Your first stop is Hampton Court and Bushey Park. You have to cross the river here.
You then continue along the other side of the river, passing the Hampton Court Palace, built originally by Cardinal Wolseley, before arriving at Kingston.
At Kingston, cross the river but stay on the right hand side of the bridge and on the other side of the bridge turn back onto the river path and continue on towards Richmond.
Just outside of Kingston there is a dedicated cycle way parallel to the footpath, though I always find it bizarre that pedestrians totally ignore the distinction.
At Teddington Lock, the extent of the tidal river, you can either explore Richmond Park or continue onto Richmond Bridge.
You return the same way, except that because the ferry was not operating, we returned via Weybridge.
This return route is recommended as it not only adds variety but follows a section of the river which is building free.
At the end of the river follow the road before turning right, through two large pillars, and follow the quiet residential roads until you pick up the main A3050, as previously stated, perfectly safe but noisy.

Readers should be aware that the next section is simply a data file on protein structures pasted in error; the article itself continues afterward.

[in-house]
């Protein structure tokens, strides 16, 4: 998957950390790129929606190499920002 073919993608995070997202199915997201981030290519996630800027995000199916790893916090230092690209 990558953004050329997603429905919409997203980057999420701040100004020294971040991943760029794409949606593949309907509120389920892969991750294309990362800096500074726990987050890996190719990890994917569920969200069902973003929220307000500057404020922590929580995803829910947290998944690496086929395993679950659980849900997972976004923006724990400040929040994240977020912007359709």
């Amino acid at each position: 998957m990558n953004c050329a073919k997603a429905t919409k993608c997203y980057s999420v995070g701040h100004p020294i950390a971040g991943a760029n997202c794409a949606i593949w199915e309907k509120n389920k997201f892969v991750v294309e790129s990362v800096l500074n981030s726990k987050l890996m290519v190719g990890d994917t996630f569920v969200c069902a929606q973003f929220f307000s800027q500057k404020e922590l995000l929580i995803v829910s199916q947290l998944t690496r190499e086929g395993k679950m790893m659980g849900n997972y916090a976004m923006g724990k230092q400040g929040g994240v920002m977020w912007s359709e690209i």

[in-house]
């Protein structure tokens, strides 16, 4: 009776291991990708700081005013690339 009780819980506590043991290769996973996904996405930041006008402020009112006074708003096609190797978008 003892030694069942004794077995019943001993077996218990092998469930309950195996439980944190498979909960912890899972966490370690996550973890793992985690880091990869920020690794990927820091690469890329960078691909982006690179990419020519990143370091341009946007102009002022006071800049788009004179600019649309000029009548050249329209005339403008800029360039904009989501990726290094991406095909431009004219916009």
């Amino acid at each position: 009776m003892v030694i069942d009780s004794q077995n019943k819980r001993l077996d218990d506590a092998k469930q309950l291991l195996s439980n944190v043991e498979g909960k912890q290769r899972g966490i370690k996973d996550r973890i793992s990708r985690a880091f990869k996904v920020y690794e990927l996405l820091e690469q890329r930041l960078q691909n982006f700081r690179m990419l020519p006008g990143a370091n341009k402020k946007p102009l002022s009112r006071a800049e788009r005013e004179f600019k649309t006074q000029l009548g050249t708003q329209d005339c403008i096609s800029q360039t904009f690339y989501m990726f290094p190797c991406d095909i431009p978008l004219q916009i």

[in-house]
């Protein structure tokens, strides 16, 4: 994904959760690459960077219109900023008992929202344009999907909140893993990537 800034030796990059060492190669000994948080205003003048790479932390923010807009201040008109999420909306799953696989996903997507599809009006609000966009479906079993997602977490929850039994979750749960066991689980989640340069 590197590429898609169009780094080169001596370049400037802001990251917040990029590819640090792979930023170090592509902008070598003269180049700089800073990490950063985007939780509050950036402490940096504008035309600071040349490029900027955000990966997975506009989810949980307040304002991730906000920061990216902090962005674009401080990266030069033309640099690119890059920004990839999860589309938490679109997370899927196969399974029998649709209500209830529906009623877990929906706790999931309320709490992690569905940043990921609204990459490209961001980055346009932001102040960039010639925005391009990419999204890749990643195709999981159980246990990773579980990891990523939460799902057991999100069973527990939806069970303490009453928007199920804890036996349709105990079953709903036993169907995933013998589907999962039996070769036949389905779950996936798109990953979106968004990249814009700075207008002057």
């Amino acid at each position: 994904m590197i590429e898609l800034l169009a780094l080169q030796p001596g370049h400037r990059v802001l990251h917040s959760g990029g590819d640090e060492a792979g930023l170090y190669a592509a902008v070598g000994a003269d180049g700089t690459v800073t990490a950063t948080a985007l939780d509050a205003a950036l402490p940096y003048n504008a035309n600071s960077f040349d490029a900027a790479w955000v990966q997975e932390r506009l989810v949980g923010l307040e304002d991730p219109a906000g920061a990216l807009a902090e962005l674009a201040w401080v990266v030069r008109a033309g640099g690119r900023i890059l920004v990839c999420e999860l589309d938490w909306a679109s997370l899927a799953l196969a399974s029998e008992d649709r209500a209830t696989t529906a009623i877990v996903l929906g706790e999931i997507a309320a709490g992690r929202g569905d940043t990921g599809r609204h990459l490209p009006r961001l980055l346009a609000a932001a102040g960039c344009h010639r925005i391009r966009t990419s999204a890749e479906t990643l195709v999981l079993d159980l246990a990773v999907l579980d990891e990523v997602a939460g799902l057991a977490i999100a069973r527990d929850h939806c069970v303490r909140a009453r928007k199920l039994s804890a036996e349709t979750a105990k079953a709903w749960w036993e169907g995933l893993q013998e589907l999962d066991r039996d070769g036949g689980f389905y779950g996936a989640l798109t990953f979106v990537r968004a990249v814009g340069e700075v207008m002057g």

Then follow the marked cycleway all the way back to the Chertsey Bridge.
You start your ride by crossing Chertsey Bridge again, but this time turning left and follow the quiet road, until you reach Laleham and then you go off road.
Though there are no riverside pubs on this route, the Three Horseshoes at Laleham does excellent food.
You continue onto, what is now named ‘Staines upon Thames’ after a distance of 4 miles.
On the way you pass Penton Hook Lock and its associated island, which is a small nature reserve. You will have to leave your bikes though as they are not allowed on the island.